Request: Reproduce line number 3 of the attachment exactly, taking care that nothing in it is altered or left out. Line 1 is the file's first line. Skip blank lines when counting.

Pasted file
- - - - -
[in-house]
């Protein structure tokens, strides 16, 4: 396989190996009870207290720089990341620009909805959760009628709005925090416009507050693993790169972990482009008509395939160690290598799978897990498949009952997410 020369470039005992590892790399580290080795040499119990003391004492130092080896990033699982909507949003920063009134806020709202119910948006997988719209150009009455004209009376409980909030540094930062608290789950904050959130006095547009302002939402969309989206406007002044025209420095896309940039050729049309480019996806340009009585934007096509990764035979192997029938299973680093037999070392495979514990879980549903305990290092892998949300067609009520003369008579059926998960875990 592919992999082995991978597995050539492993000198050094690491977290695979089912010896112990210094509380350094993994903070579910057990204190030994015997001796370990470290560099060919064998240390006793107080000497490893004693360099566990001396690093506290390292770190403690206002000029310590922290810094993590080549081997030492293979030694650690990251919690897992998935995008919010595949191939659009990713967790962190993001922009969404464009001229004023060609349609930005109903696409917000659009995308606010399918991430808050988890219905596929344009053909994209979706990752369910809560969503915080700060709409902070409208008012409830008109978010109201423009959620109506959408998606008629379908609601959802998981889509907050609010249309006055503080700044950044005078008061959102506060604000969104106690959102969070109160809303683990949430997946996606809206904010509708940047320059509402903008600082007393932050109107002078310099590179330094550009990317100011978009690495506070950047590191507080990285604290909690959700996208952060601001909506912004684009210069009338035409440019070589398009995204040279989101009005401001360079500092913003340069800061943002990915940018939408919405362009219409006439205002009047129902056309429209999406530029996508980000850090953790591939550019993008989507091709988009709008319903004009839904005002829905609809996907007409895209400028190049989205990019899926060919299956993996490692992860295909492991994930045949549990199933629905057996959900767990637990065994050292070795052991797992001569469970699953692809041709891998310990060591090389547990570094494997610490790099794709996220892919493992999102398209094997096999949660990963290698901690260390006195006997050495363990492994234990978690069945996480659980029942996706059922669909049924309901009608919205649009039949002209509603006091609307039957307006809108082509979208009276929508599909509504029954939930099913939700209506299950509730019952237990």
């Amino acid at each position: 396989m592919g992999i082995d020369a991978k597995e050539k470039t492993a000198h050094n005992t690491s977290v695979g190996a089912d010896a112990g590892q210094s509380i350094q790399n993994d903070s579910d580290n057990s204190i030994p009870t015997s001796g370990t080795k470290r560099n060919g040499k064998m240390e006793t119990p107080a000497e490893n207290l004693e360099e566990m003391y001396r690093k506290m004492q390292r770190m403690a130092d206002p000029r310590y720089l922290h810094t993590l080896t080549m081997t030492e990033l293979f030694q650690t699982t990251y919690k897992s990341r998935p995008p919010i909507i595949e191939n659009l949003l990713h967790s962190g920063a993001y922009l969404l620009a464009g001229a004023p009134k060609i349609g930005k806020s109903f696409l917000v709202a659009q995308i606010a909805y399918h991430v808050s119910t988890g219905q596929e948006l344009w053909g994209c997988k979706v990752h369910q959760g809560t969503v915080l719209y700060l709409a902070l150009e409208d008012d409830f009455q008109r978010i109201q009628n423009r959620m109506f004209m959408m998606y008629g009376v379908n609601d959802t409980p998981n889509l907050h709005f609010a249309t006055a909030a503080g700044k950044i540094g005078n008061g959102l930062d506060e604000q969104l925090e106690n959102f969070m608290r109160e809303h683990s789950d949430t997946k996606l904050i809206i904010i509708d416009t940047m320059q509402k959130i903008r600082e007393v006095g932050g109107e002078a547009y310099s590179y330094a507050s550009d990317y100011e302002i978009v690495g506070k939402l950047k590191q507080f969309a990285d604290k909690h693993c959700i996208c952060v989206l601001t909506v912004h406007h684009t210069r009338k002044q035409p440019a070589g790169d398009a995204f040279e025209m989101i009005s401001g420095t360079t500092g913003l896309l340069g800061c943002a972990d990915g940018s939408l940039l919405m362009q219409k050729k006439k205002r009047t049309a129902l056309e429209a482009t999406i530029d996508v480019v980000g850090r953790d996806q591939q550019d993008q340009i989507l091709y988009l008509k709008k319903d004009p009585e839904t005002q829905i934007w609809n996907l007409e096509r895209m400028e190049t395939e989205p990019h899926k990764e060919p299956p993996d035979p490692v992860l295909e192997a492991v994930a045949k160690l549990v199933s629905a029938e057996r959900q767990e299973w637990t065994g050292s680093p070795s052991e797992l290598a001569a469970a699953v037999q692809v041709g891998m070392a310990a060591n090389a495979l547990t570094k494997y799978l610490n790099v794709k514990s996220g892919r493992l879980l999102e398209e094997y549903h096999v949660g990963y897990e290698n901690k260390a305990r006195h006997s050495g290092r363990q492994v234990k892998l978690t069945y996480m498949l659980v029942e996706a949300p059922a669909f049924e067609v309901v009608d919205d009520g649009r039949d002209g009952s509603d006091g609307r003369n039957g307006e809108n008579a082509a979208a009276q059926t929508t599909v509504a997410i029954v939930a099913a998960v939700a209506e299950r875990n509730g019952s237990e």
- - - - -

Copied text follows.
């Amino acid at each position: 396989m592919g992999i082995d020369a991978k597995e050539k470039t492993a000198h050094n005992t690491s977290v695979g190996a089912d010896a112990g590892q210094s509380i350094q790399n993994d903070s579910d580290n057990s204190i030994p009870t015997s001796g370990t080795k470290r560099n060919g040499k064998m240390e006793t119990p107080a000497e490893n207290l004693e360099e566990m003391y001396r690093k506290m004492q390292r770190m403690a130092d206002p000029r310590y720089l922290h810094t993590l080896t080549m081997t030492e990033l293979f030694q650690t699982t990251y919690k897992s990341r998935p995008p919010i909507i595949e191939n659009l949003l990713h967790s962190g920063a993001y922009l969404l620009a464009g001229a004023p009134k060609i349609g930005k806020s109903f696409l917000v709202a659009q995308i606010a909805y399918h991430v808050s119910t988890g219905q596929e948006l344009w053909g994209c997988k979706v990752h369910q959760g809560t969503v915080l719209y700060l709409a902070l150009e409208d008012d409830f009455q008109r978010i109201q009628n423009r959620m109506f004209m959408m998606y008629g009376v379908n609601d959802t409980p998981n889509l907050h709005f609010a249309t006055a909030a503080g700044k950044i540094g005078n008061g959102l930062d506060e604000q969104l925090e106690n959102f969070m608290r109160e809303h683990s789950d949430t997946k996606l904050i809206i904010i509708d416009t940047m320059q509402k959130i903008r600082e007393v006095g932050g109107e002078a547009y310099s590179y330094a507050s550009d990317y100011e302002i978009v690495g506070k939402l950047k590191q507080f969309a990285d604290k909690h693993c959700i996208c952060v989206l601001t909506v912004h406007h684009t210069r009338k002044q035409p440019a070589g790169d398009a995204f040279e025209m989101i009005s401001g420095t360079t500092g913003l896309l340069g800061c943002a972990d990915g940018s939408l940039l919405m362009q219409k050729k006439k205002r009047t049309a129902l056309e429209a482009t999406i530029d996508v480019v980000g850090r953790d996806q591939q550019d993008q340009i989507l091709y988009l008509k709008k319903d004009p009585e839904t005002q829905i934007w609809n996907l007409e096509r895209m400028e190049t395939e989205p990019h899926k990764e060919p299956p993996d035979p490692v992860l295909e192997a492991v994930a045949k160690l549990v199933s629905a029938e057996r959900q767990e299973w637990t065994g050292s680093p070795s052991e797992l290598a001569a469970a699953v037999q692809v041709g891998m070392a310990a060591n090389a495979l547990t570094k494997y799978l610490n790099v794709k514990s996220g892919r493992l879980l999102e398209e094997y549903h096999v949660g990963y897990e290698n901690k260390a305990r006195h006997s050495g290092r363990q492994v234990k892998l978690t069945y996480m498949l659980v029942e996706a949300p059922a669909f049924e067609v309901v009608d919205d009520g649009r039949d002209g009952s509603d006091g609307r003369n039957g307006e809108n008579a082509a979208a009276q059926t929508t599909v509504a997410i029954v939930a099913a998960v939700a209506e299950r875990n509730g019952s237990e």